2Nd Cemex U.S. Building Awards Honor Green Projects

Recognizing three top award winners and 20 U.S. finalists among four categories, the Second Annual Cemex U.S. Building Awards program highlights green

Recognizing three top award winners and 20 U.S. finalists among four categories, the Second Annual Cemex U.S. Building Awards program highlights green building and design. Environmentally friendly structures built with concrete and recycled products ranged from houses designed for energy efficiency to a California museum standing as a work of art that is also earthquake resistant. Affirms Cemex USA President Gilberto Perez, This year’s nominees represent visionary thinking, best practice performance, and respect for the environment.

Cemex received applications from 100-plus builders, architects and engineers nationwide. Top recipients were selected by a jury of four U.S. architects: Kathleen Carrier, a LEED-accredited professional and owner of Evergreen Design Studio in Bellaire, Texas; Marley Carroll, an AIA Fellow and managing partner with Odell Associates, Inc., in Charlotte, N.C.; David Hertz, an AIA Fellow and LEED-accredited professional, founder and president of Syndesis Inc., Santa Monica, Calif.; and, landscape and urban architect Jerry Regenbogen, principal of Regenbogen Associates in Charlotte, N.C.

Winners and finalists were selected in the following four categories: Sustainability, Housing, Institutional/Industrial, and Infrastructure. Recognized for their use of concrete, innovation, project execution, architectural design, and attention to the environment, award winners in each category will compete in November against contestants from approximately 30 countries for the world title at the 16th Cemex International Awards in Mexico.


Innovative design and environmental benefits earned the de Young Museum in San Francisco (below, upper left) top honors for the Sustainability and the Institutional/Industrial categories. Built with 15,000 yards of concrete to replace the original museum damaged in the 1989 Loma Prieta earthquake, the project is one of San Francisco’s first ÎgreenÌ buildings to use high fly ash mixes. It features a nine-story vertical post-tensioned tower and custom underflooring that features a system of plates with rubber liners, allowing the building to move during seismic shifts. While doubling the amount of exhibition space, the 293,000-sq.-ft. building reduced the original footprint by 37 percent to return nearly two acres of open space to the surrounding park. The Corporation of Fine Arts Museums of San Francisco was the project developer; architectural work was performed by Herzog & de Meuron of Basel, Switzerland, Fong & Chan; and, Swinerton Builders was the general contractor.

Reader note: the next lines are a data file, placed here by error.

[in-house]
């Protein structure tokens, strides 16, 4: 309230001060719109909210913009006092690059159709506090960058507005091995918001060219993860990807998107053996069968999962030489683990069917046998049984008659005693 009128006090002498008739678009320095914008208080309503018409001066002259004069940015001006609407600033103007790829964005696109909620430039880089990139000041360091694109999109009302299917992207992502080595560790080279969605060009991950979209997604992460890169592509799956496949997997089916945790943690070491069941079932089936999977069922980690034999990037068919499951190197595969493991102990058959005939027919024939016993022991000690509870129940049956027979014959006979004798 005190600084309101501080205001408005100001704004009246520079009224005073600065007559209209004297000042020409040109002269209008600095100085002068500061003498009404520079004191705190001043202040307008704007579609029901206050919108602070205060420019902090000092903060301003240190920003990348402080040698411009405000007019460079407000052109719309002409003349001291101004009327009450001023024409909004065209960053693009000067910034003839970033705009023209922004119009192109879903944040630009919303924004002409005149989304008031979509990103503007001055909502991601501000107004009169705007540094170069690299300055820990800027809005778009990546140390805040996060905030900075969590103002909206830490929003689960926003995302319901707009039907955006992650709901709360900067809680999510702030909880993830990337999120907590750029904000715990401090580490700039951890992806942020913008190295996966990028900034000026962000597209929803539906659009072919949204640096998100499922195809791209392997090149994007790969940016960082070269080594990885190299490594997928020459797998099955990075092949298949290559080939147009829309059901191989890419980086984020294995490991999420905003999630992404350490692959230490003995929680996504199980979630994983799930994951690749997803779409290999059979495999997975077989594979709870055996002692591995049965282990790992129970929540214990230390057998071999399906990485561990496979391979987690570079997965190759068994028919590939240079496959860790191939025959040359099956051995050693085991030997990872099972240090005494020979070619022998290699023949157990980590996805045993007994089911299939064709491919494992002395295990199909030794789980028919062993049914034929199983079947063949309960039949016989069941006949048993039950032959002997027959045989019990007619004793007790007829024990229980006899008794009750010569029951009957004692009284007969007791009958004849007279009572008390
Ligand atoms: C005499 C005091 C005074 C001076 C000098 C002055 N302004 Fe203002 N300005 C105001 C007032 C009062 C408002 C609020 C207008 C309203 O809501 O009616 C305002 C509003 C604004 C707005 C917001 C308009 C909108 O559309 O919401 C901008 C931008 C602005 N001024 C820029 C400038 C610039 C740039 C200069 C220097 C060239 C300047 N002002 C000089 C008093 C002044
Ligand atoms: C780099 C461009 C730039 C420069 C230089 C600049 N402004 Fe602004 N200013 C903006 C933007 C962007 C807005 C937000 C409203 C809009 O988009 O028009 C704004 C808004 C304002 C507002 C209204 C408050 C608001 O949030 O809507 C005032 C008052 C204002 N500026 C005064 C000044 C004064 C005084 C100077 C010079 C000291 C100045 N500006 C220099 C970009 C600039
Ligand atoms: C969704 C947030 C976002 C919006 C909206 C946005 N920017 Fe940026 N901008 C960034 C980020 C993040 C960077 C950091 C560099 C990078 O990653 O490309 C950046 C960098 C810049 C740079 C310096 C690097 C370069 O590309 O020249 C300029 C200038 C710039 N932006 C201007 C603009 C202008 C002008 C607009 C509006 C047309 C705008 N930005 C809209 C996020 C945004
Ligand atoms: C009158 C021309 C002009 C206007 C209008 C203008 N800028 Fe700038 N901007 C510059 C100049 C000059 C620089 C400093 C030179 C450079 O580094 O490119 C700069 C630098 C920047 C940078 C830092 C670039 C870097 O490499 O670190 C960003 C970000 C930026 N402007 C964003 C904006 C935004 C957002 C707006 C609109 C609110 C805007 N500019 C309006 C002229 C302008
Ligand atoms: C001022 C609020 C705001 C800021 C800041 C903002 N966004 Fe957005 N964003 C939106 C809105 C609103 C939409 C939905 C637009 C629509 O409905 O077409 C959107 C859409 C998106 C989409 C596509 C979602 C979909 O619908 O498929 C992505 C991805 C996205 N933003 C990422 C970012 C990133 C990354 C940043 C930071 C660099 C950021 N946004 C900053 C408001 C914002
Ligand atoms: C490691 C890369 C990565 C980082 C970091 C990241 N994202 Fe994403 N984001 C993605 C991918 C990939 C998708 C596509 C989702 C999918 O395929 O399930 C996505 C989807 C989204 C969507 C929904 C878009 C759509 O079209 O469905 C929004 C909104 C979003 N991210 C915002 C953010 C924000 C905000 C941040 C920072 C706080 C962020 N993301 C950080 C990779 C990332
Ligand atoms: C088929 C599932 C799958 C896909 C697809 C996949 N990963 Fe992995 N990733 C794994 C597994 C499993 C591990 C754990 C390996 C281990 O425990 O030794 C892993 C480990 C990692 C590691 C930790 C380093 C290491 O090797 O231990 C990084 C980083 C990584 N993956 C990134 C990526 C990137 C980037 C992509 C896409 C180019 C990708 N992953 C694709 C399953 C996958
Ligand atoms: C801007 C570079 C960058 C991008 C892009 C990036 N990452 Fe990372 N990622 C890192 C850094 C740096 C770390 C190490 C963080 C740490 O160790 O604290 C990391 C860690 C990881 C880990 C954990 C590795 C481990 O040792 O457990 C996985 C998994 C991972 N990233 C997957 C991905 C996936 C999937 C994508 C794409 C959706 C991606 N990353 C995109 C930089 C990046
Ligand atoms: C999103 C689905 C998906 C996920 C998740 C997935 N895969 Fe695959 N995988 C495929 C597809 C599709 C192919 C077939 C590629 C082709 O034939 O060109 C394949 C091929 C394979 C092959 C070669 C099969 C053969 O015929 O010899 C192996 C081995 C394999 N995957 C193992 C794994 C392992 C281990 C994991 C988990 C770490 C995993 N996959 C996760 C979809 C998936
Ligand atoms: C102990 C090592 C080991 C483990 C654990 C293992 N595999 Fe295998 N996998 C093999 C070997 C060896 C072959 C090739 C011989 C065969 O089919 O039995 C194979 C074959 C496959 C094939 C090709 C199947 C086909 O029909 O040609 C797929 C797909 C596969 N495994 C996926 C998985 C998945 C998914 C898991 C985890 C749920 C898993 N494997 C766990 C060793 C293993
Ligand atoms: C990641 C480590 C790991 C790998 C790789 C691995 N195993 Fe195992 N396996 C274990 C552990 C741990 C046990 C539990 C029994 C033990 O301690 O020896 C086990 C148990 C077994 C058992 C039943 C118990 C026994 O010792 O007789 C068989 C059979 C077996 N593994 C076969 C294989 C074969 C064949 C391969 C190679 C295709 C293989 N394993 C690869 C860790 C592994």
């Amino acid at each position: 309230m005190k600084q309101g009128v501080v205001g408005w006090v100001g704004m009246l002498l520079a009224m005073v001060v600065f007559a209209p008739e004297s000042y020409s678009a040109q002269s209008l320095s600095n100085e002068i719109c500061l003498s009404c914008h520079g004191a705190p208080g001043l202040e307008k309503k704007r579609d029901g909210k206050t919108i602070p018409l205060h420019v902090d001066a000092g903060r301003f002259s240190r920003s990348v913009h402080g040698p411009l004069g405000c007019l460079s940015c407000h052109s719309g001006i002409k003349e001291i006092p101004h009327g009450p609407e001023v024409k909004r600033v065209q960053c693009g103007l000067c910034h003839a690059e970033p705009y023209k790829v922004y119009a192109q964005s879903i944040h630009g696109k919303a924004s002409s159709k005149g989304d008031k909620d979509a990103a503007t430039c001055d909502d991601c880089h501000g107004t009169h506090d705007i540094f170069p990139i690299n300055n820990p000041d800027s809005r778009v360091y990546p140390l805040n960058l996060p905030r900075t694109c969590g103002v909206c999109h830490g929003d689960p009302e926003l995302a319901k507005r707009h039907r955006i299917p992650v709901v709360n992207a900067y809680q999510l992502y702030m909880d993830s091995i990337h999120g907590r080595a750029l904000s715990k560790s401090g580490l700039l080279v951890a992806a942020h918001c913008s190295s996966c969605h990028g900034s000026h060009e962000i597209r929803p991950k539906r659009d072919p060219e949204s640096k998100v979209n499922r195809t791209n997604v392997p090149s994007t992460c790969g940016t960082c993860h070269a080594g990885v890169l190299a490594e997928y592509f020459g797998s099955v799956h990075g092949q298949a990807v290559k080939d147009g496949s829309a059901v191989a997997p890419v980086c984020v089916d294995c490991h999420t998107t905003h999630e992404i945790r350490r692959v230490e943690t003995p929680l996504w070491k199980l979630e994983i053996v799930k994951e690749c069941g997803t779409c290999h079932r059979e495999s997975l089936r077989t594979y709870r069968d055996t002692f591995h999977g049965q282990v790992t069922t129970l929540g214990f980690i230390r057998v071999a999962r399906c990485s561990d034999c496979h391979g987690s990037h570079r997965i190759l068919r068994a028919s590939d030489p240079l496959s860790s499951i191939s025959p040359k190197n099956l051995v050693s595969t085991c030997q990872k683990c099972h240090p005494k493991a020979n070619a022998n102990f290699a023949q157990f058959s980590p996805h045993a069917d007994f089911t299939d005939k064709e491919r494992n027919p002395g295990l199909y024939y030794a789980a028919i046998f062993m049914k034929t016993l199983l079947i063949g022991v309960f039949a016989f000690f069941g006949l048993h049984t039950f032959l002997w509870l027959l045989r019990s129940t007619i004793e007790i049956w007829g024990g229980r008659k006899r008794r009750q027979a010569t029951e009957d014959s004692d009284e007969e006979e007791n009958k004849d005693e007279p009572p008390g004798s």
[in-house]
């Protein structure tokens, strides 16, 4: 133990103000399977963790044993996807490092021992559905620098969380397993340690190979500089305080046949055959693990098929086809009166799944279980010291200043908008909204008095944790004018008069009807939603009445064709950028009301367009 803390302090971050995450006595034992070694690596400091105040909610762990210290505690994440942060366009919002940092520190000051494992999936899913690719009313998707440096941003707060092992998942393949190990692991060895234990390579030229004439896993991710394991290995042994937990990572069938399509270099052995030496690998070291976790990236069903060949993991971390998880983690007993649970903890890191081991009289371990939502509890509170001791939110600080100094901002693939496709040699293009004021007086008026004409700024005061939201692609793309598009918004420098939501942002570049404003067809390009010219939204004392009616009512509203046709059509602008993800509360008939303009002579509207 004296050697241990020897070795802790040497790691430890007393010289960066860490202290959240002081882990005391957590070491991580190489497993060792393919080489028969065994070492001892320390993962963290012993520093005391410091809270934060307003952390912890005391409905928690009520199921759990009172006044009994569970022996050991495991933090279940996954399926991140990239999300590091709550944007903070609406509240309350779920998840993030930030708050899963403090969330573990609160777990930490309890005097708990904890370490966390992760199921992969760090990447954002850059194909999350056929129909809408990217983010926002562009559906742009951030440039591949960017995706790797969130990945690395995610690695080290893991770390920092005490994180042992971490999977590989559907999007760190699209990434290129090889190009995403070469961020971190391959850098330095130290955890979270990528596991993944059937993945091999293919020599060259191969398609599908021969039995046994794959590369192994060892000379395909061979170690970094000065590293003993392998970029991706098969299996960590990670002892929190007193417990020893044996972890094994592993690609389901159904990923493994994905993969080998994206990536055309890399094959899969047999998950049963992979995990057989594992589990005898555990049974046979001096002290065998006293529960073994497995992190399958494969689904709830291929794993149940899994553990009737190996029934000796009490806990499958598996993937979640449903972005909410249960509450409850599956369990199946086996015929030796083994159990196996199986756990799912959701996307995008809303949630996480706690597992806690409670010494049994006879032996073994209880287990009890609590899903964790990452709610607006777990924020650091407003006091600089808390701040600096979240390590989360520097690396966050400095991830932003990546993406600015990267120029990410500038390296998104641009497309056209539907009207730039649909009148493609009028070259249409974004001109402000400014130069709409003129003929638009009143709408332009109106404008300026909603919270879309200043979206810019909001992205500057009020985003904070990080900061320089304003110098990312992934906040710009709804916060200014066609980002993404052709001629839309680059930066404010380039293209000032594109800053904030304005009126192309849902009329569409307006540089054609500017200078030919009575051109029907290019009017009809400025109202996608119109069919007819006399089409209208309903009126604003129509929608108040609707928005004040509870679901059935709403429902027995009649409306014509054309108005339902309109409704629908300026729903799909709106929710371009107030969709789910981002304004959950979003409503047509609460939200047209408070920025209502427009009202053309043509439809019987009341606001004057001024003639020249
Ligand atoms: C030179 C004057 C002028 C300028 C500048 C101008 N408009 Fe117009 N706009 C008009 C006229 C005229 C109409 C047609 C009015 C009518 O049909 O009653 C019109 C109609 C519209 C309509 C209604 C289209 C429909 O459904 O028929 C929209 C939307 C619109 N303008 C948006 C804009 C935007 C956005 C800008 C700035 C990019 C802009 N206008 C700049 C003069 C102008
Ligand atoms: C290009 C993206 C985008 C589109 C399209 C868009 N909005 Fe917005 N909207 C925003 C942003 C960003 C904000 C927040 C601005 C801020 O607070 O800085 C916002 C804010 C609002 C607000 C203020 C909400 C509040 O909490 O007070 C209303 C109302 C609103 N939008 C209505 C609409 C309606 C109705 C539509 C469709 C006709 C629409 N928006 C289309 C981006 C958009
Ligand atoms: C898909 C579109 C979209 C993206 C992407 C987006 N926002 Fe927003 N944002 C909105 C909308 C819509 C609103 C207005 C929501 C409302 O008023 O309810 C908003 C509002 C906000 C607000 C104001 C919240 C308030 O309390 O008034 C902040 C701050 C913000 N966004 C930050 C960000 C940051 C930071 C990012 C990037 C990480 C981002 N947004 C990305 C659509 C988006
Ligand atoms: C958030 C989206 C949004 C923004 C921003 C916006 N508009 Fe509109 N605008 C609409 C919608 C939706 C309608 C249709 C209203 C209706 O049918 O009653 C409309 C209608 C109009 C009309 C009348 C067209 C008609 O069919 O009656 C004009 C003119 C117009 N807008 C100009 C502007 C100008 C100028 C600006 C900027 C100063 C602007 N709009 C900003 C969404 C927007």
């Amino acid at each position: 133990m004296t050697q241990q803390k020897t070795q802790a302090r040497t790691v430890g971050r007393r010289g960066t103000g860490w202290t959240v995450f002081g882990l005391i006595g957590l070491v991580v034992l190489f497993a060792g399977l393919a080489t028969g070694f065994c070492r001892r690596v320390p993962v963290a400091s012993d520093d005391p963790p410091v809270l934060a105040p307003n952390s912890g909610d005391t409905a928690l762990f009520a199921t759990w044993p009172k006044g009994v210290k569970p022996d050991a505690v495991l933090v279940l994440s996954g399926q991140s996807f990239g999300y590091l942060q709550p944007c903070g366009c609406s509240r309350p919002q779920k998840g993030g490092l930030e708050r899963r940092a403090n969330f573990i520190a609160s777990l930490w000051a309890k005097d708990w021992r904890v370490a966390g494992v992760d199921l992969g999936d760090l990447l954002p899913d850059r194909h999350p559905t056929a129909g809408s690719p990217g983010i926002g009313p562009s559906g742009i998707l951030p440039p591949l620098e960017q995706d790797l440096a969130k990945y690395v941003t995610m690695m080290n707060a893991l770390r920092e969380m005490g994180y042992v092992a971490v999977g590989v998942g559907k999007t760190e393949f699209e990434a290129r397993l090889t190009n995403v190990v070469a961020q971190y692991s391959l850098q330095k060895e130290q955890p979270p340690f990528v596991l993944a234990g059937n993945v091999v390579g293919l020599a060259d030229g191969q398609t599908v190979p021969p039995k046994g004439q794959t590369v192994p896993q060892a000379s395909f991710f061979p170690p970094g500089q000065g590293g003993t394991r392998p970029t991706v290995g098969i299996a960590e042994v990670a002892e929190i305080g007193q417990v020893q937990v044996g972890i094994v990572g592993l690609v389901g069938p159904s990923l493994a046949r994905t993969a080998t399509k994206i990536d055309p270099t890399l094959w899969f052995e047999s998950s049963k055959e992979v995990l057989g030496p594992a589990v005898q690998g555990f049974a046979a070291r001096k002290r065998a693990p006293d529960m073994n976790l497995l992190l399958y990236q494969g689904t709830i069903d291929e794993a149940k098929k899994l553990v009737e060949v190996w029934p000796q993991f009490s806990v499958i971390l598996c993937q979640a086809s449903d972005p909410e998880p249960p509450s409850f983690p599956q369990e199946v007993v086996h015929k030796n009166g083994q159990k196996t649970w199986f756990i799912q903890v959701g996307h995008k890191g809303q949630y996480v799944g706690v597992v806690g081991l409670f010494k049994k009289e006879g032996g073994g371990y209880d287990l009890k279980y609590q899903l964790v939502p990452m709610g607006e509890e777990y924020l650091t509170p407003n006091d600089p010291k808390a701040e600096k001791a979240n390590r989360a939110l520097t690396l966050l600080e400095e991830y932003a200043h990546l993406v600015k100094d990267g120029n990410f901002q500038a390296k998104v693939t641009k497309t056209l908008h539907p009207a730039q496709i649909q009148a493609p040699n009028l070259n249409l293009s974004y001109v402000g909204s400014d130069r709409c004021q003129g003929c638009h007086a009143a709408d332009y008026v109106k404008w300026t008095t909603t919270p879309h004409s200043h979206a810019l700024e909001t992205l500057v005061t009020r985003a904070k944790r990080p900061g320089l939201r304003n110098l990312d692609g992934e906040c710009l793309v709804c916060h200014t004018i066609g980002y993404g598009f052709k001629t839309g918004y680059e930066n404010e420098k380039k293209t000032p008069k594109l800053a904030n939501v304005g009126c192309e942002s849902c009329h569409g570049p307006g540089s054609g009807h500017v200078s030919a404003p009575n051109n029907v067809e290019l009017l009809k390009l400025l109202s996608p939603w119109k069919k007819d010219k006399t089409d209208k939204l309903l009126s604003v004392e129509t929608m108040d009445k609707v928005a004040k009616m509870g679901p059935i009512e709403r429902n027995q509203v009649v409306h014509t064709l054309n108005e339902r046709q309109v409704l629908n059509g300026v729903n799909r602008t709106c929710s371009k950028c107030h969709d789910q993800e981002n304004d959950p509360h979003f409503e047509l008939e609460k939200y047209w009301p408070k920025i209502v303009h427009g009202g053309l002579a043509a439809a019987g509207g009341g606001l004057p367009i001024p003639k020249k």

Comprising 61 homes, top award-winning The Bellamy in Tampa, Fla. (below, right), is a 21-story condominium that features Û in addition to a garden area and pool on the rear deck Û a two-story lobby, theatre, library and conference center for special events. The structure includes 580,000 sq. ft. of suspended concrete slabs. Due to local ordinances placing tight weight restrictions on Bayshore Boulevard where the development is sited, all truck traffic entered through secondary road access, requiring extra routing efforts for on-time arrival of multiple concrete loads. The project’s developer was JMC Design & Development; architectural work was done by Sydness Architects; and, concrete work was completed by Hickman Structures.


The Chaparral Water Treatment Plant in Scottsdale, Ariz. (below, lower left), which pumps and treats 30 million gallons per day from the Salt River, required 100,000-plus yards of concrete. The concrete scheduled included special mixes totalling 25,000 yards that incorporated low water-to-cement ratios, air entrainment, superplasticizer, and fly ash. The City of Scottsdale developed the project; Scot Thompson handled the architectural design and engineering; and, Archer Western was the concrete contractor.